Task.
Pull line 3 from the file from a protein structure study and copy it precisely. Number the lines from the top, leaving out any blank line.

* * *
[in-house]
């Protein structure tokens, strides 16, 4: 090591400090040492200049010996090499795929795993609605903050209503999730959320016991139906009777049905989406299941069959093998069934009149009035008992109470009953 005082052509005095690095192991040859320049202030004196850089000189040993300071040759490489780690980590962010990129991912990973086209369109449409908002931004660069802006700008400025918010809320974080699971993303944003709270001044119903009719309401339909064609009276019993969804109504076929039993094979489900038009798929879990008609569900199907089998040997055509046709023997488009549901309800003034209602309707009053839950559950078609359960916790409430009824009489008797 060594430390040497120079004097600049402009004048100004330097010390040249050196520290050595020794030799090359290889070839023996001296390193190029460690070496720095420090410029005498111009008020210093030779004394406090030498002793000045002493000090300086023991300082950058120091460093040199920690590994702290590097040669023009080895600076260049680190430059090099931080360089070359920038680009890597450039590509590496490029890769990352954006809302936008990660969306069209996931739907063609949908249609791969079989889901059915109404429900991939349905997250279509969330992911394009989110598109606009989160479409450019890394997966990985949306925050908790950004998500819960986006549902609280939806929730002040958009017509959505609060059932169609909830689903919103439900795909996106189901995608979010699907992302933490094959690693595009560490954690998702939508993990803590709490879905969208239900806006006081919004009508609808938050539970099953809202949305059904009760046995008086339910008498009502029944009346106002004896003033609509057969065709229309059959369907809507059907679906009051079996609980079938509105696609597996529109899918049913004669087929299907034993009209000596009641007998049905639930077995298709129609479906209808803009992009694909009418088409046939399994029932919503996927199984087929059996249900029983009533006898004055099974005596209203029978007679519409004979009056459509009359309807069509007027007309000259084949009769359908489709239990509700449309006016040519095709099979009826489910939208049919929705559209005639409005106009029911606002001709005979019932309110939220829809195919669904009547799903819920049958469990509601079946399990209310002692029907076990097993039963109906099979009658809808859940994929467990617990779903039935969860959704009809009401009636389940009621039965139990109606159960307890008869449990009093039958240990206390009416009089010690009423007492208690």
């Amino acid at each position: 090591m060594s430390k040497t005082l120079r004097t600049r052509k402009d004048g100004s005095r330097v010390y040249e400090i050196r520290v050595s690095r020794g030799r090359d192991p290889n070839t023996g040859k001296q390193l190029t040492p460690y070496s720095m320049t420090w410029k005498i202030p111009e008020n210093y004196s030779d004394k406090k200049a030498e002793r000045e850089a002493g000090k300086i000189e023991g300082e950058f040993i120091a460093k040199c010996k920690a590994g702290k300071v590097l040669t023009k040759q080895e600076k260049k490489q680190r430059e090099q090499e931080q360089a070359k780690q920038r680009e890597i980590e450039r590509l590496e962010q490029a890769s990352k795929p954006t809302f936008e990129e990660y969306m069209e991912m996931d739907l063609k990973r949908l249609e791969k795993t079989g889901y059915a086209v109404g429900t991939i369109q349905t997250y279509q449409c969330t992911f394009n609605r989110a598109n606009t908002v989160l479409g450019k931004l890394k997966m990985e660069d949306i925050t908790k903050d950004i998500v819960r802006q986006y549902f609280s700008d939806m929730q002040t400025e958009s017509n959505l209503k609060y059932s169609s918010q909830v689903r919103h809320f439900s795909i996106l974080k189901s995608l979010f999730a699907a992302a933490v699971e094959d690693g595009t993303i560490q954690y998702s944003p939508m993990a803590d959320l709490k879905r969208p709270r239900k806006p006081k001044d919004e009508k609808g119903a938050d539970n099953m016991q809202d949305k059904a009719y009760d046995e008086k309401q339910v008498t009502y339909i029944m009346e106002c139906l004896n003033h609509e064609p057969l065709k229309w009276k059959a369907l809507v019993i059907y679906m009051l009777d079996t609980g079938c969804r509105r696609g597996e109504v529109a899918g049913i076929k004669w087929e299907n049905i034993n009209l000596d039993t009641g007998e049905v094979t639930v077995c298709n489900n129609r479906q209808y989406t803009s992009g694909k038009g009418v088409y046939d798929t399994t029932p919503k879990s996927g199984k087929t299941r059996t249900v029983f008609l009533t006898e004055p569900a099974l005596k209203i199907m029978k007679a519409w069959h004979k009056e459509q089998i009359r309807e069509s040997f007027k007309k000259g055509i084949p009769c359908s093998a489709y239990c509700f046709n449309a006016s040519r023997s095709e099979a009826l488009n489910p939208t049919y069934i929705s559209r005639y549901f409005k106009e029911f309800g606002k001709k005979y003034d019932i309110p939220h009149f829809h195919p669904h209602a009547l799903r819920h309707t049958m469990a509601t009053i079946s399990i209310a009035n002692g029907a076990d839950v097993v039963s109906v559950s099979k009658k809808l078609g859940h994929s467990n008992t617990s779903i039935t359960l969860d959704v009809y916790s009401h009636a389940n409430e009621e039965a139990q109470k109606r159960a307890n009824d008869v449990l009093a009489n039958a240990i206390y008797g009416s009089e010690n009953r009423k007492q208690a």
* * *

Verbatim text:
């Amino acid at each position: 090591m060594s430390k040497t005082l120079r004097t600049r052509k402009d004048g100004s005095r330097v010390y040249e400090i050196r520290v050595s690095r020794g030799r090359d192991p290889n070839t023996g040859k001296q390193l190029t040492p460690y070496s720095m320049t420090w410029k005498i202030p111009e008020n210093y004196s030779d004394k406090k200049a030498e002793r000045e850089a002493g000090k300086i000189e023991g300082e950058f040993i120091a460093k040199c010996k920690a590994g702290k300071v590097l040669t023009k040759q080895e600076k260049k490489q680190r430059e090099q090499e931080q360089a070359k780690q920038r680009e890597i980590e450039r590509l590496e962010q490029a890769s990352k795929p954006t809302f936008e990129e990660y969306m069209e991912m996931d739907l063609k990973r949908l249609e791969k795993t079989g889901y059915a086209v109404g429900t991939i369109q349905t997250y279509q449409c969330t992911f394009n609605r989110a598109n606009t908002v989160l479409g450019k931004l890394k997966m990985e660069d949306i925050t908790k903050d950004i998500v819960r802006q986006y549902f609280s700008d939806m929730q002040t400025e958009s017509n959505l209503k609060y059932s169609s918010q909830v689903r919103h809320f439900s795909i996106l974080k189901s995608l979010f999730a699907a992302a933490v699971e094959d690693g595009t993303i560490q954690y998702s944003p939508m993990a803590d959320l709490k879905r969208p709270r239900k806006p006081k001044d919004e009508k609808g119903a938050d539970n099953m016991q809202d949305k059904a009719y009760d046995e008086k309401q339910v008498t009502y339909i029944m009346e106002c139906l004896n003033h609509e064609p057969l065709k229309w009276k059959a369907l809507v019993i059907y679906m009051l009777d079996t609980g079938c969804r509105r696609g597996e109504v529109a899918g049913i076929k004669w087929e299907n049905i034993n009209l000596d039993t009641g007998e049905v094979t639930v077995c298709n489900n129609r479906q209808y989406t803009s992009g694909k038009g009418v088409y046939d798929t399994t029932p919503k879990s996927g199984k087929t299941r059996t249900v029983f008609l009533t006898e004055p569900a099974l005596k209203i199907m029978k007679a519409w069959h004979k009056e459509q089998i009359r309807e069509s040997f007027k007309k000259g055509i084949p009769c359908s093998a489709y239990c509700f046709n449309a006016s040519r023997s095709e099979a009826l488009n489910p939208t049919y069934i929705s559209r005639y549901f409005k106009e029911f309800g606002k001709k005979y003034d019932i309110p939220h009149f829809h195919p669904h209602a009547l799903r819920h309707t049958m469990a509601t009053i079946s399990i209310a009035n002692g029907a076990d839950v097993v039963s109906v559950s099979k009658k809808l078609g859940h994929s467990n008992t617990s779903i039935t359960l969860d959704v009809y916790s009401h009636a389940n409430e009621e039965a139990q109470k109606r159960a307890n009824d008869v449990l009093a009489n039958a240990i206390y008797g009416s009089e010690n009953r009423k007492q208690a």